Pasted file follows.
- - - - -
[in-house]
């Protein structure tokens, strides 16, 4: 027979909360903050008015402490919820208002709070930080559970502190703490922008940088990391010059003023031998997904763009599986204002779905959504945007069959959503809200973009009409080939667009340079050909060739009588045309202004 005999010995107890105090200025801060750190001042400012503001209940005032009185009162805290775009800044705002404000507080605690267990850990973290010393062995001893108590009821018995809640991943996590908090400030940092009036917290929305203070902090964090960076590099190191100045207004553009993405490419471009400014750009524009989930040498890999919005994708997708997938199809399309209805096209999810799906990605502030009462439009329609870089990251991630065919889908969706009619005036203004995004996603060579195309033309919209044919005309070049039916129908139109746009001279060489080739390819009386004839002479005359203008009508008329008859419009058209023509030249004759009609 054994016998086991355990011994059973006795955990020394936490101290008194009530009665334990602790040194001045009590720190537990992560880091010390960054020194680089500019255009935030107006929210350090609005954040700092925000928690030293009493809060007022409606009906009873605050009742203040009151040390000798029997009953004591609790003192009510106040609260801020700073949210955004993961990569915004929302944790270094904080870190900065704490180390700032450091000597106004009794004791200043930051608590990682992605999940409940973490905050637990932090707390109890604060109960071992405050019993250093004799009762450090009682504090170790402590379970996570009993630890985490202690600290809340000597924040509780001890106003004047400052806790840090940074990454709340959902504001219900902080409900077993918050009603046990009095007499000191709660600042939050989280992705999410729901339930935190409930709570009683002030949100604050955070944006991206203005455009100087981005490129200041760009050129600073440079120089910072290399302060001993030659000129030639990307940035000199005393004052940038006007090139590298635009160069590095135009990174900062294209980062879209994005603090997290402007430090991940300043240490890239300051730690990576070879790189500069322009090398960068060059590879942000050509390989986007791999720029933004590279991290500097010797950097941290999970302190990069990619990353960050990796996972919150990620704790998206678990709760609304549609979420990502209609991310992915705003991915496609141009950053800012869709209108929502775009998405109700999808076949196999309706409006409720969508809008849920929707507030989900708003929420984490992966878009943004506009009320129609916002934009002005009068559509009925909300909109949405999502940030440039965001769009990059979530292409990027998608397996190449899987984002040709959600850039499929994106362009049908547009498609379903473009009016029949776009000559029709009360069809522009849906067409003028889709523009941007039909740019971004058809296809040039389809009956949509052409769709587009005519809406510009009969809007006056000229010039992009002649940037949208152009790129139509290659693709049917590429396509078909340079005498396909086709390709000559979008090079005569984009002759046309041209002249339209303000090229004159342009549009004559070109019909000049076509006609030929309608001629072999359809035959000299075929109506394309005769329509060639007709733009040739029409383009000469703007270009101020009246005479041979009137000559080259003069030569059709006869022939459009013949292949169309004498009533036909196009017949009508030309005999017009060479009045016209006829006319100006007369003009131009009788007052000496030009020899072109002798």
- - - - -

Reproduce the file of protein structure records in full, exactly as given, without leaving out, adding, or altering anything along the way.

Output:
[in-house]
């Protein structure tokens, strides 16, 4: 027979909360903050008015402490919820208002709070930080559970502190703490922008940088990391010059003023031998997904763009599986204002779905959504945007069959959503809200973009009409080939667009340079050909060739009588045309202004 005999010995107890105090200025801060750190001042400012503001209940005032009185009162805290775009800044705002404000507080605690267990850990973290010393062995001893108590009821018995809640991943996590908090400030940092009036917290929305203070902090964090960076590099190191100045207004553009993405490419471009400014750009524009989930040498890999919005994708997708997938199809399309209805096209999810799906990605502030009462439009329609870089990251991630065919889908969706009619005036203004995004996603060579195309033309919209044919005309070049039916129908139109746009001279060489080739390819009386004839002479005359203008009508008329008859419009058209023509030249004759009609 054994016998086991355990011994059973006795955990020394936490101290008194009530009665334990602790040194001045009590720190537990992560880091010390960054020194680089500019255009935030107006929210350090609005954040700092925000928690030293009493809060007022409606009906009873605050009742203040009151040390000798029997009953004591609790003192009510106040609260801020700073949210955004993961990569915004929302944790270094904080870190900065704490180390700032450091000597106004009794004791200043930051608590990682992605999940409940973490905050637990932090707390109890604060109960071992405050019993250093004799009762450090009682504090170790402590379970996570009993630890985490202690600290809340000597924040509780001890106003004047400052806790840090940074990454709340959902504001219900902080409900077993918050009603046990009095007499000191709660600042939050989280992705999410729901339930935190409930709570009683002030949100604050955070944006991206203005455009100087981005490129200041760009050129600073440079120089910072290399302060001993030659000129030639990307940035000199005393004052940038006007090139590298635009160069590095135009990174900062294209980062879209994005603090997290402007430090991940300043240490890239300051730690990576070879790189500069322009090398960068060059590879942000050509390989986007791999720029933004590279991290500097010797950097941290999970302190990069990619990353960050990796996972919150990620704790998206678990709760609304549609979420990502209609991310992915705003991915496609141009950053800012869709209108929502775009998405109700999808076949196999309706409006409720969508809008849920929707507030989900708003929420984490992966878009943004506009009320129609916002934009002005009068559509009925909300909109949405999502940030440039965001769009990059979530292409990027998608397996190449899987984002040709959600850039499929994106362009049908547009498609379903473009009016029949776009000559029709009360069809522009849906067409003028889709523009941007039909740019971004058809296809040039389809009956949509052409769709587009005519809406510009009969809007006056000229010039992009002649940037949208152009790129139509290659693709049917590429396509078909340079005498396909086709390709000559979008090079005569984009002759046309041209002249339209303000090229004159342009549009004559070109019909000049076509006609030929309608001629072999359809035959000299075929109506394309005769329509060639007709733009040739029409383009000469703007270009101020009246005479041979009137000559080259003069030569059709006869022939459009013949292949169309004498009533036909196009017949009508030309005999017009060479009045016209006829006319100006007369003009131009009788007052000496030009020899072109002798």